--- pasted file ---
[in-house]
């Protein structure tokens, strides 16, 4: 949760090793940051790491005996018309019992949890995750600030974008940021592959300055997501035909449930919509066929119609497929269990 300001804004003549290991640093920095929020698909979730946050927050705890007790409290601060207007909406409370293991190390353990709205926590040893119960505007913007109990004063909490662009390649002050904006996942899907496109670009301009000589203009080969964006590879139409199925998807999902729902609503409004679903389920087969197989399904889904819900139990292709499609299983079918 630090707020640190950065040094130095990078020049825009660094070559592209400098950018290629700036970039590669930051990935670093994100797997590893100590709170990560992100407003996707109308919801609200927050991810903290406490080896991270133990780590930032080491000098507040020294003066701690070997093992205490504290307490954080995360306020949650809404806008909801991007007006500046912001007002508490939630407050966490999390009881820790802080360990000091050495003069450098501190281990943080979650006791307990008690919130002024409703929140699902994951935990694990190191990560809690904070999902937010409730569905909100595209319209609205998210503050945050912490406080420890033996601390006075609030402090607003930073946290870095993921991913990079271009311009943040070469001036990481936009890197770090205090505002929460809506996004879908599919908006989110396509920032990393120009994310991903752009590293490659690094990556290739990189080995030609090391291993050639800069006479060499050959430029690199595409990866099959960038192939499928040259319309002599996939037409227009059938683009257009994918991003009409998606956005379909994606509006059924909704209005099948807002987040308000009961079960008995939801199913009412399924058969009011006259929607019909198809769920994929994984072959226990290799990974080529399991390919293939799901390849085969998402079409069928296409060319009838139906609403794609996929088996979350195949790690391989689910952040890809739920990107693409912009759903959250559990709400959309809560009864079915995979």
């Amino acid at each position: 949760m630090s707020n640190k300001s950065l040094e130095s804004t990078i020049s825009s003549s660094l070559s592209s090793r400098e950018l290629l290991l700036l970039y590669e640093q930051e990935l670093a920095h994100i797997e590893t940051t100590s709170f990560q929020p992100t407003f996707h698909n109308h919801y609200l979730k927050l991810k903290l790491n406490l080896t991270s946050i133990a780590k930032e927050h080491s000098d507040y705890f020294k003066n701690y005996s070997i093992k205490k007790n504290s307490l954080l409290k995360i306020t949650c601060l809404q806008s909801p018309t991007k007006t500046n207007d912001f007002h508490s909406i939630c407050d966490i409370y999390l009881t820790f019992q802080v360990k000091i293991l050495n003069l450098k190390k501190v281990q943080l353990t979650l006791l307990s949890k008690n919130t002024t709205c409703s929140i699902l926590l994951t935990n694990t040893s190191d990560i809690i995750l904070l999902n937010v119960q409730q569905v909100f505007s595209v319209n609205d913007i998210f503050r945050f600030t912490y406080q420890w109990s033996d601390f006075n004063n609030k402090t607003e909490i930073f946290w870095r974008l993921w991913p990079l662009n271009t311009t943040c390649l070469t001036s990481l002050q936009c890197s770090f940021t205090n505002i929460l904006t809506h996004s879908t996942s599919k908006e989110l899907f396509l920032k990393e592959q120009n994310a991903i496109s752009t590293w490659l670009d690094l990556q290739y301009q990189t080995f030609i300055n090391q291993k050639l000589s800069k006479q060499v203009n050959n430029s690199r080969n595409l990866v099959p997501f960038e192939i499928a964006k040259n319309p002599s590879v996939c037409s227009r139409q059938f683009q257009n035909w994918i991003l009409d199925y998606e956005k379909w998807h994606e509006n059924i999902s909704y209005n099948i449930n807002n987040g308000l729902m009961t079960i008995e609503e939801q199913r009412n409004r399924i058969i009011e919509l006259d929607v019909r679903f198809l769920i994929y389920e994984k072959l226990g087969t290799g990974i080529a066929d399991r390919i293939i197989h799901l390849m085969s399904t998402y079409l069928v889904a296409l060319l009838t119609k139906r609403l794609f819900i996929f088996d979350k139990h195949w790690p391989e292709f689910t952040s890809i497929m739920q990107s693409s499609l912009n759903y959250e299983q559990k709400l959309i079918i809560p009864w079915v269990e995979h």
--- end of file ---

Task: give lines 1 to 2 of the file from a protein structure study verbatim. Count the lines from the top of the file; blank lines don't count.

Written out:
[in-house]
């Protein structure tokens, strides 16, 4: 949760090793940051790491005996018309019992949890995750600030974008940021592959300055997501035909449930919509066929119609497929269990 300001804004003549290991640093920095929020698909979730946050927050705890007790409290601060207007909406409370293991190390353990709205926590040893119960505007913007109990004063909490662009390649002050904006996942899907496109670009301009000589203009080969964006590879139409199925998807999902729902609503409004679903389920087969197989399904889904819900139990292709499609299983079918 630090707020640190950065040094130095990078020049825009660094070559592209400098950018290629700036970039590669930051990935670093994100797997590893100590709170990560992100407003996707109308919801609200927050991810903290406490080896991270133990780590930032080491000098507040020294003066701690070997093992205490504290307490954080995360306020949650809404806008909801991007007006500046912001007002508490939630407050966490999390009881820790802080360990000091050495003069450098501190281990943080979650006791307990008690919130002024409703929140699902994951935990694990190191990560809690904070999902937010409730569905909100595209319209609205998210503050945050912490406080420890033996601390006075609030402090607003930073946290870095993921991913990079271009311009943040070469001036990481936009890197770090205090505002929460809506996004879908599919908006989110396509920032990393120009994310991903752009590293490659690094990556290739990189080995030609090391291993050639800069006479060499050959430029690199595409990866099959960038192939499928040259319309002599996939037409227009059938683009257009994918991003009409998606956005379909994606509006059924909704209005099948807002987040308000009961079960008995939801199913009412399924058969009011006259929607019909198809769920994929994984072959226990290799990974080529399991390919293939799901390849085969998402079409069928296409060319009838139906609403794609996929088996979350195949790690391989689910952040890809739920990107693409912009759903959250559990709400959309809560009864079915995979």